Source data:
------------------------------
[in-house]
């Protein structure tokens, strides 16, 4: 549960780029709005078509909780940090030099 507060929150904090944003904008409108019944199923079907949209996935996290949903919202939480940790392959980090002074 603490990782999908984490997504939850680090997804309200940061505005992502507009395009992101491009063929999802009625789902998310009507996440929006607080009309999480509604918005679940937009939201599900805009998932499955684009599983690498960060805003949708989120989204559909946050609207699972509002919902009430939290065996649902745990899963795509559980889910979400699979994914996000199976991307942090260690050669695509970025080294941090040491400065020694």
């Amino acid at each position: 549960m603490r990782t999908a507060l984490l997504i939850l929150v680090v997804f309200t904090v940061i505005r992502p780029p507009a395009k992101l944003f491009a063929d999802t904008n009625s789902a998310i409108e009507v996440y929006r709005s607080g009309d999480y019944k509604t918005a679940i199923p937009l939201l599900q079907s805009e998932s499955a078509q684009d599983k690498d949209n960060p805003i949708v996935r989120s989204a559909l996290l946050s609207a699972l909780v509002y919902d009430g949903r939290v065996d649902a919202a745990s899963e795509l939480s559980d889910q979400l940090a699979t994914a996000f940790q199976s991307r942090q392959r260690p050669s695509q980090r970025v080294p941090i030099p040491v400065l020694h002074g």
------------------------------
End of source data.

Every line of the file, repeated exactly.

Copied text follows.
[in-house]
């Protein structure tokens, strides 16, 4: 549960780029709005078509909780940090030099 507060929150904090944003904008409108019944199923079907949209996935996290949903919202939480940790392959980090002074 603490990782999908984490997504939850680090997804309200940061505005992502507009395009992101491009063929999802009625789902998310009507996440929006607080009309999480509604918005679940937009939201599900805009998932499955684009599983690498960060805003949708989120989204559909946050609207699972509002919902009430939290065996649902745990899963795509559980889910979400699979994914996000199976991307942090260690050669695509970025080294941090040491400065020694």
């Amino acid at each position: 549960m603490r990782t999908a507060l984490l997504i939850l929150v680090v997804f309200t904090v940061i505005r992502p780029p507009a395009k992101l944003f491009a063929d999802t904008n009625s789902a998310i409108e009507v996440y929006r709005s607080g009309d999480y019944k509604t918005a679940i199923p937009l939201l599900q079907s805009e998932s499955a078509q684009d599983k690498d949209n960060p805003i949708v996935r989120s989204a559909l996290l946050s609207a699972l909780v509002y919902d009430g949903r939290v065996d649902a919202a745990s899963e795509l939480s559980d889910q979400l940090a699979t994914a996000f940790q199976s991307r942090q392959r260690p050669s695509q980090r970025v080294p941090i030099p040491v400065l020694h002074g």